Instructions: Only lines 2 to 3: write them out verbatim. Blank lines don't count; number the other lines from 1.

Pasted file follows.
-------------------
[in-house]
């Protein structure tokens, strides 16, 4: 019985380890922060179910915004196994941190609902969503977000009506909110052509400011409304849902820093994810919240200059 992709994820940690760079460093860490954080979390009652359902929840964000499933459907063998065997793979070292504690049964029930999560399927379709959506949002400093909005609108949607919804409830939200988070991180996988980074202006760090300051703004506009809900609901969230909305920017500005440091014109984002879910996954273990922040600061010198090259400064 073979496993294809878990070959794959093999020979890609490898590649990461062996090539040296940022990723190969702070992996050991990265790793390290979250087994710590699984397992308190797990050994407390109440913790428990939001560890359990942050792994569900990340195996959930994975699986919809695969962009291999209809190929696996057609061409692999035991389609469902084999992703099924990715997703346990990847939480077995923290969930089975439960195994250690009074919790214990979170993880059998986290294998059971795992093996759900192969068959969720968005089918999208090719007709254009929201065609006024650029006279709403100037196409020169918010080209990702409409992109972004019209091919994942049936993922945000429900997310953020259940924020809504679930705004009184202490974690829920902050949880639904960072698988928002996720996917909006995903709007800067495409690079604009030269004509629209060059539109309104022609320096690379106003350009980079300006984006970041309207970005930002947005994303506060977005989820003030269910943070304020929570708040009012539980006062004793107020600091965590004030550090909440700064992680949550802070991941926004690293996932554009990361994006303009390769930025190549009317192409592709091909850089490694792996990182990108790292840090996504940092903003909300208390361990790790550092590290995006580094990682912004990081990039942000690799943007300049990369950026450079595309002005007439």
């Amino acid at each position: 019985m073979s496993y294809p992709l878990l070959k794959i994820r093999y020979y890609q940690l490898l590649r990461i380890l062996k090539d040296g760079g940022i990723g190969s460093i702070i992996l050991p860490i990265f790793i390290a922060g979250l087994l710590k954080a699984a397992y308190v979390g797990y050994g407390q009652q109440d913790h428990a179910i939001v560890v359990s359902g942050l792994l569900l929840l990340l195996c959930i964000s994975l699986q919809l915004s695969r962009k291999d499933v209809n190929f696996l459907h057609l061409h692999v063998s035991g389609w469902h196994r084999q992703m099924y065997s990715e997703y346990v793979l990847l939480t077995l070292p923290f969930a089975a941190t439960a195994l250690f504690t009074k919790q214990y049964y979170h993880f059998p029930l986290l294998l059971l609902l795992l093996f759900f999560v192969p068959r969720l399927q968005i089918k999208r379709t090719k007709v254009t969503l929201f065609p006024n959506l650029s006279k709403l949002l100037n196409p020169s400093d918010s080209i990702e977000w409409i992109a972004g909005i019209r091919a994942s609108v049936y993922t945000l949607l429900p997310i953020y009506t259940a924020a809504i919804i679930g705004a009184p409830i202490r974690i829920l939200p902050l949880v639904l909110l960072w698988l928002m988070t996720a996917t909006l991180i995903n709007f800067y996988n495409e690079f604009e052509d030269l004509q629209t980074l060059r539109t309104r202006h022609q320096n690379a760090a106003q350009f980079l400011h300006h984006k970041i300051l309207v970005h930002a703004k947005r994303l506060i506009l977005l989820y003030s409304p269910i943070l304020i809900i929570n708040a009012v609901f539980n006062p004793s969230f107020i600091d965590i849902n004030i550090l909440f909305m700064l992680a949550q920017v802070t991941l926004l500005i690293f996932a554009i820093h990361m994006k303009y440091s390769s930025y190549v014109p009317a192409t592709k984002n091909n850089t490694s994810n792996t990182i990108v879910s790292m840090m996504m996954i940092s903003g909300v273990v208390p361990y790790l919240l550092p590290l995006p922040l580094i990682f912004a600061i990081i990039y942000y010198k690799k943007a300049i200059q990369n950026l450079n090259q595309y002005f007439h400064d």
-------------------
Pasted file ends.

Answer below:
């Protein structure tokens, strides 16, 4: 019985380890922060179910915004196994941190609902969503977000009506909110052509400011409304849902820093994810919240200059 992709994820940690760079460093860490954080979390009652359902929840964000499933459907063998065997793979070292504690049964029930999560399927379709959506949002400093909005609108949607919804409830939200988070991180996988980074202006760090300051703004506009809900609901969230909305920017500005440091014109984002879910996954273990922040600061010198090259400064 073979496993294809878990070959794959093999020979890609490898590649990461062996090539040296940022990723190969702070992996050991990265790793390290979250087994710590699984397992308190797990050994407390109440913790428990939001560890359990942050792994569900990340195996959930994975699986919809695969962009291999209809190929696996057609061409692999035991389609469902084999992703099924990715997703346990990847939480077995923290969930089975439960195994250690009074919790214990979170993880059998986290294998059971795992093996759900192969068959969720968005089918999208090719007709254009929201065609006024650029006279709403100037196409020169918010080209990702409409992109972004019209091919994942049936993922945000429900997310953020259940924020809504679930705004009184202490974690829920902050949880639904960072698988928002996720996917909006995903709007800067495409690079604009030269004509629209060059539109309104022609320096690379106003350009980079300006984006970041309207970005930002947005994303506060977005989820003030269910943070304020929570708040009012539980006062004793107020600091965590004030550090909440700064992680949550802070991941926004690293996932554009990361994006303009390769930025190549009317192409592709091909850089490694792996990182990108790292840090996504940092903003909300208390361990790790550092590290995006580094990682912004990081990039942000690799943007300049990369950026450079595309002005007439």
């Amino acid at each position: 019985m073979s496993y294809p992709l878990l070959k794959i994820r093999y020979y890609q940690l490898l590649r990461i380890l062996k090539d040296g760079g940022i990723g190969s460093i702070i992996l050991p860490i990265f790793i390290a922060g979250l087994l710590k954080a699984a397992y308190v979390g797990y050994g407390q009652q109440d913790h428990a179910i939001v560890v359990s359902g942050l792994l569900l929840l990340l195996c959930i964000s994975l699986q919809l915004s695969r962009k291999d499933v209809n190929f696996l459907h057609l061409h692999v063998s035991g389609w469902h196994r084999q992703m099924y065997s990715e997703y346990v793979l990847l939480t077995l070292p923290f969930a089975a941190t439960a195994l250690f504690t009074k919790q214990y049964y979170h993880f059998p029930l986290l294998l059971l609902l795992l093996f759900f999560v192969p068959r969720l399927q968005i089918k999208r379709t090719k007709v254009t969503l929201f065609p006024n959506l650029s006279k709403l949002l100037n196409p020169s400093d918010s080209i990702e977000w409409i992109a972004g909005i019209r091919a994942s609108v049936y993922t945000l949607l429900p997310i953020y009506t259940a924020a809504i919804i679930g705004a009184p409830i202490r974690i829920l939200p902050l949880v639904l909110l960072w698988l928002m988070t996720a996917t909006l991180i995903n709007f800067y996988n495409e690079f604009e052509d030269l004509q629209t980074l060059r539109t309104r202006h022609q320096n690379a760090a106003q350009f980079l400011h300006h984006k970041i300051l309207v970005h930002a703004k947005r994303l506060i506009l977005l989820y003030s409304p269910i943070l304020i809900i929570n708040a009012v609901f539980n006062p004793s969230f107020i600091d965590i849902n004030i550090l909440f909305m700064l992680a949550q920017v802070t991941l926004l500005i690293f996932a554009i820093h990361m994006k303009y440091s390769s930025y190549v014109p009317a192409t592709k984002n091909n850089t490694s994810n792996t990182i990108v879910s790292m840090m996504m996954i940092s903003g909300v273990v208390p361990y790790l919240l550092p590290l995006p922040l580094i990682f912004a600061i990081i990039y942000y010198k690799k943007a300049i200059q990369n950026l450079n090259q595309y002005f007439h400064d």